>>>>> Michael Segel wrote:
>>>>>   
>>>>>       
>>>>>           
>>>>>> Since you're a bit cryptic..
>>>>>>
>>>>>>  Hmm sorry I wasn't intending to be cryptic ... was trying not to
be
>>>>>> verbose! 
>>>>>>
>>>>>> You are right about the column IDs ... lemme post the actual SQL
>>>>>> statements for creating the tables themselves... nothing confidential
>>>>>> in
>>>>>> them I guess.... :)
>>>>>>
>>>>>> ==================== tables  ==========================
>>>>>>  CREATE TABLE Child_info (child_id INTEGER NOT NULL PRIMARY KEY
>>>>>> GENERATED
>>>>>> ALWAYS AS IDENTITY (START WITH 1, INCREMENT BY 1) , 
>>>>>>                         first_name VARCHAR(32) NOT NULL, middle_name
>>>>>> VARCHAR(32) NOT NULL, 
>>>>>>                         last_name VARCHAR(32) NOT NULL)
>>>>>>
>>>>>> CREATE TABLE parent_info (parent_id INTEGER NOT NULL PRIMARY KEY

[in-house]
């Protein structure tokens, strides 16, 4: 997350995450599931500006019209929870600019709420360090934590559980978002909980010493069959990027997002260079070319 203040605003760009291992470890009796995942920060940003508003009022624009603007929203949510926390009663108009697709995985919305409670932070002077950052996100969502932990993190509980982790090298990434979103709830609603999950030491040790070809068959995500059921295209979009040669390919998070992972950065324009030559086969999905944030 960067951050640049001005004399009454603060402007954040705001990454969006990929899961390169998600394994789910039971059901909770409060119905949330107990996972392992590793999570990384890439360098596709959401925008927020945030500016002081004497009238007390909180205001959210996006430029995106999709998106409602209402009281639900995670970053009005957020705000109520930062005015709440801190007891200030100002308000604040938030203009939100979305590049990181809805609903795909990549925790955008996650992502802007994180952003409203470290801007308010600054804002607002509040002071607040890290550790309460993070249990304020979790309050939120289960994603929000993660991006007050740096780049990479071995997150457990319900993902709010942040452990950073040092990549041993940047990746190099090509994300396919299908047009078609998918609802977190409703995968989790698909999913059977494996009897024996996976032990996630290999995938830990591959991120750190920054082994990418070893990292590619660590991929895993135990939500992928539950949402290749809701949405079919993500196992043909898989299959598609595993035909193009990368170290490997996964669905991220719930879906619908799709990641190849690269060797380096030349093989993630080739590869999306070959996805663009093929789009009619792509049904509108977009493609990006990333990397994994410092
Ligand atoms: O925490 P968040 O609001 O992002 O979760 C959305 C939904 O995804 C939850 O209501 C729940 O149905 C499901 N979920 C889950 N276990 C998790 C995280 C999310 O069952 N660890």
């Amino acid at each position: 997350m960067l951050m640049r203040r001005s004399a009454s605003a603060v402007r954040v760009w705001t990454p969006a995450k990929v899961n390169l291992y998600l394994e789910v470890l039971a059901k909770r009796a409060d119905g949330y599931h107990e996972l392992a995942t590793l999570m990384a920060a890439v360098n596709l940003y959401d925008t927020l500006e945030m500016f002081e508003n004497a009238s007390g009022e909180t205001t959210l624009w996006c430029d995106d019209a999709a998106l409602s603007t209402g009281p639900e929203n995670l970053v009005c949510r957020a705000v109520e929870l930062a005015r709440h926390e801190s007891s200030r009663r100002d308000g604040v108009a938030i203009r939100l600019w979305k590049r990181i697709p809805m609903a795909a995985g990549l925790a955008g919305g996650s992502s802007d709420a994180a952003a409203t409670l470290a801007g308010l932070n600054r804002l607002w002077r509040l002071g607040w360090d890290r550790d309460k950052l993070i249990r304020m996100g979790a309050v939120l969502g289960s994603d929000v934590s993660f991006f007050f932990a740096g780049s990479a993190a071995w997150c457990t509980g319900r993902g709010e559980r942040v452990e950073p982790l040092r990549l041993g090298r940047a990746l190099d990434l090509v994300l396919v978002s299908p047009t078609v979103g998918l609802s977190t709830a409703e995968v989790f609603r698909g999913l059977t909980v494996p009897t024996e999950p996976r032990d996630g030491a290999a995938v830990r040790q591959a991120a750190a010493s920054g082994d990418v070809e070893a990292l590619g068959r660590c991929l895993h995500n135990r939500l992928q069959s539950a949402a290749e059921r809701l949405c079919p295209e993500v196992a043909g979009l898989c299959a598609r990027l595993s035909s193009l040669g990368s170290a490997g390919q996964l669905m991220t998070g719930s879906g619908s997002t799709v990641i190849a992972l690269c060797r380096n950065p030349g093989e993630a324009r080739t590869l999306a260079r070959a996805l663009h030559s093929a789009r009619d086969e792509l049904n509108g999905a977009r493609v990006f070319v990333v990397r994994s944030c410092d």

>>>>>> GENERATED
>>>>>> ALWAYS AS IDENTITY (START WITH 1, INCREMENT BY 1) , " +
>>>>>>                         "first_name VARCHAR(32) NOT NULL, middle_name
>>>>>> VARCHAR(32) DEFAULT ' ', " +
>>>>>>                         "last_name VARCHAR(32) NOT NULL,  child_id
>>>>>> INTEGER
>>>>>> NOT NULL ,
>>>>>> FOREIGN KEY(child_id) REFERENCES Child_info (child_id) ON DELETE
>>>>>> CASCADE)
>>>>>>
>>>>>> CREATE TABLE attendance_info (attendance_id INTEGER NOT NULL PRIMARY
>>>>>> KEY
>>>>>> GENERATED ALWAYS AS IDENTITY (START WITH 1, INCREMENT BY 1) , 
>>>>>>                         monday VARCHAR(16),
>>>>>>                         tuesday VARCHAR(16), wednesday VARCHAR(16)
,
>>>>>> thursday VARCHAR(16) ,
>>>>>>                         friday VARCHAR(16) ,
>>>>>> UNIQUE (child_id) , 
>>>>>> FOREIGN KEY(monday) REFERENCES sessions (session_name)  ON DELETE
>>>>>> CASCADE, 
>>>>>>                         FOREIGN KEY(tuesday) REFERENCES sessions
>>>>>> (session_name) ON DELETE CASCADE, FOREIGN KEY(wednesday) REFERENCES
>>>>>> sessions (session_name) ON DELETE CASCADE, 
>>>>>>                         FOREIGN KEY(thursday) REFERENCES sessions